Fitting the Pieces Together…

Posted: February 24, 2013 in Uncategorized
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     The course that I am about to complete has introduced me to a broad continuum of learning theories and learning styles.  Prior to taking this class, my understanding of learning theories was limited and was not aware of how they interconnect and overlap to a large degree, none of them being distinct, finite constructs. Even when I looked to individual theorists, such as Piaget and Vygotsky, I was hard-pressed to find a way to put each of them in a box of their own.  They are just not mutually exclusive.  Concepts of behaviorism bleed over into cognitivism, which bleeds into constructivism, which bleeds into social learning theory, which bleeds into connectivism, which bleeds into adult learning theory all in a rather linear fashion, but with non-linear connections, as well.  For example, there are elements of behaviorism present in all of the learning theories!  Similarly, while there are a number of learning styles that learners utilize and even identify with it is apparent that most individuals apply different learning styles according to the nature of the material to be learned, or the task at hand. 

     At the beginning of the course we were asked to discuss the methods by which we learned most productively.  In my response to this question I stated that, “I have always found it difficult to determine what my primary mode of learning was because it seemed to vary depending on what I was attempting to learn.” When I made that statement I was worried that it might be a “wrong” answer on some level, but I see now why I found that to be case.  And I like to think that while based on my year of birth I am technically one of Marc Prensky’s Digital Immigrants, that my early and continued exposure combined with conscious effort may allow me to become a crossover Digital Native! And I have to say that I am rather excited about the fact that I can actively work on Gardner’s Multiple Intelligences to improve those that are not strengths of mine.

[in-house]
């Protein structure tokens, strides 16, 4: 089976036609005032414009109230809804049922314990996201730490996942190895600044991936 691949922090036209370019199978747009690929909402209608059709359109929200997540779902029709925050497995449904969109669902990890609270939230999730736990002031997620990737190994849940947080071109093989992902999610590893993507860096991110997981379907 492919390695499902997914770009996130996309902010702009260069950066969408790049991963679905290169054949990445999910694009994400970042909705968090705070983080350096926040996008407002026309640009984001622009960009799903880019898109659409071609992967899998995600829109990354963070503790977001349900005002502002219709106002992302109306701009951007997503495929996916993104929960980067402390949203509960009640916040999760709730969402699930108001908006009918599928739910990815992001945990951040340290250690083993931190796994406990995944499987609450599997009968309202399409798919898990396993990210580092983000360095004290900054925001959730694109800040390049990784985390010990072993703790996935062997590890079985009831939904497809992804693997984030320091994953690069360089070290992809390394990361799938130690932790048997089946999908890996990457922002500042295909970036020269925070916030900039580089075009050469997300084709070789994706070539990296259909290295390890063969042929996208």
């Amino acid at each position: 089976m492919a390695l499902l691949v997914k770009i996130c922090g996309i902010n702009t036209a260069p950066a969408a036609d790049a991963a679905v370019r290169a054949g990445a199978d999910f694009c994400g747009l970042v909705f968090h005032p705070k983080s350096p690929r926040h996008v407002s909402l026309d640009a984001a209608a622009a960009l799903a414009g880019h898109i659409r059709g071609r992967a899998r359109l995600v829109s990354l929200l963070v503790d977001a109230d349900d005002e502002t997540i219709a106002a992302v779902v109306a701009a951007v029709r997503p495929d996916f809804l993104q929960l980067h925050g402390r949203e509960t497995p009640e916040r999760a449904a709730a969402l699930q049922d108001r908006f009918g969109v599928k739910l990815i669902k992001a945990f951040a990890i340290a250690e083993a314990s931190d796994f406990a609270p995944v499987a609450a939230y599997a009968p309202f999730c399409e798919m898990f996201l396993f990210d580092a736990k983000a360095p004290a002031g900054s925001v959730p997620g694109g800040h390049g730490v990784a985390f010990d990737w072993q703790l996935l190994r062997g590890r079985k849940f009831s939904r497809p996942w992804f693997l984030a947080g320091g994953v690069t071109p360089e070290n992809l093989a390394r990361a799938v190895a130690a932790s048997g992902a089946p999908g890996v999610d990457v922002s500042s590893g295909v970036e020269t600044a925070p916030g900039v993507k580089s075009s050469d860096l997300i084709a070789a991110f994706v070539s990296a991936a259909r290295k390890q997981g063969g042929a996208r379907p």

Presently, I find that connectivism goes a long way to explain how I learn these days, with Google, YouTube, facebook, blogs, Twitter, listservs, Skype and other online resources that I can access with my computer, laptop, iPad, and smartphone at will. Colleagues and friends are constantly amazed at how quickly I locate information. I am looking forward to blogging more and continuing to learn how to use technology in my future courses for the purposes of creativity and organization.


Ertmer, P. A., & Newby, T. J. (1993). Behaviorism, cognitivism, constructivism: Comparing critical features from an instructional design perspective. Performance Improvement Quarterly, 6(4),50-71.


Laureate Education, Inc. (Producer). (2009). An introduction to learning [DVD]. Baltimore, MD: Dr. Ormrod.

Timeline of the History of Learning. (n.d.). [Flash media]. Retrieved from


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